Great Divide Mountain Bike Route Days 1-4

The story starts here, ten days, 342 miles, eight days of riding, twelve riders (one woman), two countries.

We all arrived at the Whitefish Bike Retreat in Whitefish, Montana July 9, met our leader, Nickel, for our orientation over pizza and beer from the Retreat.

Riding in a van with twelve people is never fun but the scenery was spectacular, once we crossed the border.with Scott, who had forgot to renew his passport until too late and had to pay a $400 expedite fee, expecting it to arrive in Fernie. Apparently you can get into Canada with only a birth certificate but can’t get back into the US. A giant leap of faith by Scott in the US government and FedEx.

Once in Banff, we set up camp at the Tunnel Lake Campground. The provincial ranger, Mark, came by to scold us for five minutes about leaving food unattended. We got it after thirty seconds, but had to endure stories about alpha wolves that had to be destroyed because of careless campers, like us. We loved Mark.

In the morning, we found out that the bathrooms are locked until 7:00 am, to keep the critters out. That was uncomfortable. The start of the ride was downhill into Banff. Standing five feet off the sidewalk was a large elk, we assumed he was paid by the Chamber of Commerce to stand by the road greeting tourists. Impressive and scary all at once.

The highlight of Banff is the Banff Springs Hotel, a giant stone structure and the official start of the Great Divide Mountain Bike Route.

The first day of riding was a short one, and I had assumed it would be an easy roll out of town on a bike path, I was wrong. The gravel path quickly changed into a rough and rolling road. Our leader had given us instructions on where our, primitive, camp for the night was, saying look for the two large rocks. Amazingly, we found it.We set up tents in an open field by the reservoir.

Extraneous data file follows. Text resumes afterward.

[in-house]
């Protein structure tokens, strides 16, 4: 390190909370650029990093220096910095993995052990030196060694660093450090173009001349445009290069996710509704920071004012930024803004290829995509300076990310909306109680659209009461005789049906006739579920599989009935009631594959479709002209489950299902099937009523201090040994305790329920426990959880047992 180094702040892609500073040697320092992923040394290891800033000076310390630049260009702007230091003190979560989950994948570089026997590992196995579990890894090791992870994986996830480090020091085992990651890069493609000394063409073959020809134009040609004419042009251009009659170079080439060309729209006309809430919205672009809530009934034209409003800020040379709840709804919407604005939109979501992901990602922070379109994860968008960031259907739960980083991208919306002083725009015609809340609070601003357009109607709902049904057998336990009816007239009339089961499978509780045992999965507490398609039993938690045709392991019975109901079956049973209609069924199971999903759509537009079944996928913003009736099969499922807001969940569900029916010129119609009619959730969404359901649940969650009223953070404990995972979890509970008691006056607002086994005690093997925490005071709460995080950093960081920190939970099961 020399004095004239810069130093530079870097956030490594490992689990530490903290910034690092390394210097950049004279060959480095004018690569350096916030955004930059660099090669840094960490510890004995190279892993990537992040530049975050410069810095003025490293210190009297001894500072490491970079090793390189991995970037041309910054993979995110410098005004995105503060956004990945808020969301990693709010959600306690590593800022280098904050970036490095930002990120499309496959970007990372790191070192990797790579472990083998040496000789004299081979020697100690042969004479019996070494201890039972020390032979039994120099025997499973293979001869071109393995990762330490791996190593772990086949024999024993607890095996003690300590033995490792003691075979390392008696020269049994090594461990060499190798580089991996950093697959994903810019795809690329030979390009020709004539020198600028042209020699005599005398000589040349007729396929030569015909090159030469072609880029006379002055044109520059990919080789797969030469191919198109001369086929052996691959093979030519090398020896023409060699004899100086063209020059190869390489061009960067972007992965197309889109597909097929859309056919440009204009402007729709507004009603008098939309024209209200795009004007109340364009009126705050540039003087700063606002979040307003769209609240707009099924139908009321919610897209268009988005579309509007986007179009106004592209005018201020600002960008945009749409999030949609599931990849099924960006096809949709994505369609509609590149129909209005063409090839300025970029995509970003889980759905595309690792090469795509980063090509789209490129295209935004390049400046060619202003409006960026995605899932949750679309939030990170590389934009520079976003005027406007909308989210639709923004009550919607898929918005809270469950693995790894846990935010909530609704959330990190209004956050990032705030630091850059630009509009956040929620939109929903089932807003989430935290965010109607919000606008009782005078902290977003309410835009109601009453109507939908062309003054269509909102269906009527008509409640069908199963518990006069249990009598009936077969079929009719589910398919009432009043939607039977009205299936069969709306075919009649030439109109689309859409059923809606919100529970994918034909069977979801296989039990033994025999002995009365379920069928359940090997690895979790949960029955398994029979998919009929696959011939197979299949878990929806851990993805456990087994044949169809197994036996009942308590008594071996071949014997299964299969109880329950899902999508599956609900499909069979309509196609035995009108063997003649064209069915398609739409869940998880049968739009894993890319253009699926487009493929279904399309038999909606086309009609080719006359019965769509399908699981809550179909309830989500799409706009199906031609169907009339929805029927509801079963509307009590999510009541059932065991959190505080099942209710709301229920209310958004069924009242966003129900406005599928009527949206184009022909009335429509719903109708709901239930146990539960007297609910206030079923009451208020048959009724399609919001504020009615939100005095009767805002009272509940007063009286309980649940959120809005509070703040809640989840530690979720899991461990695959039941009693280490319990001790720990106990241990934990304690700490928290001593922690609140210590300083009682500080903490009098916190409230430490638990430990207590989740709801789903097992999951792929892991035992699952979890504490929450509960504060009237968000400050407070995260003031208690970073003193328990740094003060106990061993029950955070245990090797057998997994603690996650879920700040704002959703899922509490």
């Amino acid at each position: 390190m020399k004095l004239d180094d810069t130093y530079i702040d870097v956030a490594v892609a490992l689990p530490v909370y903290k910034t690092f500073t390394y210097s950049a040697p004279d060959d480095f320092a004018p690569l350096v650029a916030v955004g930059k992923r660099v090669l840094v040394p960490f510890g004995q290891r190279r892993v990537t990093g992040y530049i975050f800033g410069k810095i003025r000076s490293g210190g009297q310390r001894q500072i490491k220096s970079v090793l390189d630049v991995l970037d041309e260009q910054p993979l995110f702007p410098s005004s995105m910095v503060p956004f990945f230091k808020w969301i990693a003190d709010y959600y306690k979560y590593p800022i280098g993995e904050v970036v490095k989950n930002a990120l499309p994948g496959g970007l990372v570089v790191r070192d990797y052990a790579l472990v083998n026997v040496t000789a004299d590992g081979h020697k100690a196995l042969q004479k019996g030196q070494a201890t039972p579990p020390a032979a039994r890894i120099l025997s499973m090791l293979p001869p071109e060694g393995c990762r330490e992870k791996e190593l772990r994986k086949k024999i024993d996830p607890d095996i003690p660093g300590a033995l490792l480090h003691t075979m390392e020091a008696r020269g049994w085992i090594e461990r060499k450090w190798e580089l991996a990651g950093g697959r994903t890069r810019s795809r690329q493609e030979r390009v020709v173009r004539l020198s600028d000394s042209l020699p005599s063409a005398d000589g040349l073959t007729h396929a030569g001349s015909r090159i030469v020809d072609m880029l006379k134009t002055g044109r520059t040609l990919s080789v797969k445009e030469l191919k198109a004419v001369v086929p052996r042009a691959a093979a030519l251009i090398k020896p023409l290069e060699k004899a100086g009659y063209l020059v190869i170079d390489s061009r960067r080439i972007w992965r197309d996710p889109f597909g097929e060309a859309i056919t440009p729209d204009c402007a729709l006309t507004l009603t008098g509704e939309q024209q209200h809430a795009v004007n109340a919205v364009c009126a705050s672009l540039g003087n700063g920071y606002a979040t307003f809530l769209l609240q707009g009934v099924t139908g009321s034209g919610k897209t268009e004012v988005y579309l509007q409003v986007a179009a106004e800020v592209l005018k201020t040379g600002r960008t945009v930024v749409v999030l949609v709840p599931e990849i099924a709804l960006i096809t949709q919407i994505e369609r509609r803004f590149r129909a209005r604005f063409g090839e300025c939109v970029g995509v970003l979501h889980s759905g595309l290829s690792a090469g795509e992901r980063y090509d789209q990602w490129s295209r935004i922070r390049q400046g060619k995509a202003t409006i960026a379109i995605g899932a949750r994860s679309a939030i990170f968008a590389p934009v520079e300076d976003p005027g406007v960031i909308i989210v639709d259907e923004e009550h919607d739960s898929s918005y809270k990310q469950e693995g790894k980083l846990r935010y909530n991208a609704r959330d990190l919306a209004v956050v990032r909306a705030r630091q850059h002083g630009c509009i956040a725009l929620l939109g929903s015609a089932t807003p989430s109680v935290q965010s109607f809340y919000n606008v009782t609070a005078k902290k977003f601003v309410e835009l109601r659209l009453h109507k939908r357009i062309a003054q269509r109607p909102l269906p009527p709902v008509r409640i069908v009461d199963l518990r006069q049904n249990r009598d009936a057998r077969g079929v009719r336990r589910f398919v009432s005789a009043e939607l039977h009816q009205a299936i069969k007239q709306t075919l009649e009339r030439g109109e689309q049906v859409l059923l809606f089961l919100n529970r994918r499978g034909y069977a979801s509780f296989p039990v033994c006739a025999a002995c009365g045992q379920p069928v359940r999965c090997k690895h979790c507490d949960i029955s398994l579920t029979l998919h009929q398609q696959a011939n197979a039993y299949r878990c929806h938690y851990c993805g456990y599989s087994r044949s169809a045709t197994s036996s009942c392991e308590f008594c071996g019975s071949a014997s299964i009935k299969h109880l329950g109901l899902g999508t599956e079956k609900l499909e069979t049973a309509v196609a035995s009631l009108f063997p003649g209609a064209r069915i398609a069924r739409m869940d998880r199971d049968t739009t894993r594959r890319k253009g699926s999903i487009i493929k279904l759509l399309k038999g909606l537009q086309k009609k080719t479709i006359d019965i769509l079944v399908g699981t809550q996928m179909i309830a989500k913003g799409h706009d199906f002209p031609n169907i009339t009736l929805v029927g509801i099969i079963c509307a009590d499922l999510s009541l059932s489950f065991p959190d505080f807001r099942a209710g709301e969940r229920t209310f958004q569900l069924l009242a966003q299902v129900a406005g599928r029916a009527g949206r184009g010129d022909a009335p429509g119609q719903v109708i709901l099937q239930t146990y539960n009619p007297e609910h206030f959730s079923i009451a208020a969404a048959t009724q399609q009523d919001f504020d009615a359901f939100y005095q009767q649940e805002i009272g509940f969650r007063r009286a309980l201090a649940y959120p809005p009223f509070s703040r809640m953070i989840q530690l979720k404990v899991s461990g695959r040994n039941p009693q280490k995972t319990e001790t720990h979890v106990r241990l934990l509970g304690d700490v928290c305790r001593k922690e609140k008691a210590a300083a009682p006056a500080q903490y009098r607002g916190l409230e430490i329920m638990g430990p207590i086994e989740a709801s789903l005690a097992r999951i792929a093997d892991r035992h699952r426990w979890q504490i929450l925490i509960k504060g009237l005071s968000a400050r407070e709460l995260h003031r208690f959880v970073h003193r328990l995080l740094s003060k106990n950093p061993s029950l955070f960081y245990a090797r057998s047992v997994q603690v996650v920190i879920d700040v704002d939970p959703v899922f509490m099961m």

It rained overnight but the second day broke with some sun. We headed out, knowing we had a relatively long ride. Sure enough the drizzle started and the mountain views became fewer and far between. Did I mention, it was a 50 degree day and 50+ miles? 

 Our destination was Boulton Creek, in a Provincial park, warm showers, five minutes with our token provided by Nickel. The best five minutes of the day. As with the previous day, the sun came out as we hit camp and we were able to dry out the tents before we set them up. They wouldn’t stay dry through the night…
Day three was the one I’d been worried about, we start out the morning with a climb over Elk Pass. Nickel gave us the map guidance the night before, telling us the first climb was called “The Wall” and there may be some pushing required. He didn’t lie. We pushed our bikes for a good half mile, harder than riding. Then the rain started, did I mention it was 42 degrees? The climbs after that settled out and followed a powerline cut. When we got to the high point, the trail leveled out, but that meant the trail also became rutted and full of muddy puddles. Sweet.

A rider passed us in the opposite direction just as I was bombing down a short roller. As I came over the rise, I saw a giant bear wander across our trail a quarter mile ahead. I yelled “bear” to Jim, only to realize he’d stopped to talk to the rider and was nowhere in sight. Double sweet. We made a lot of noise as we rode from that point on. It turned out the pass was not difficult at all, even though it is the highest elevation on the ride at 6450-ish. The rest of the day was mostly wide, wet gravel roads with longer sustained climbs.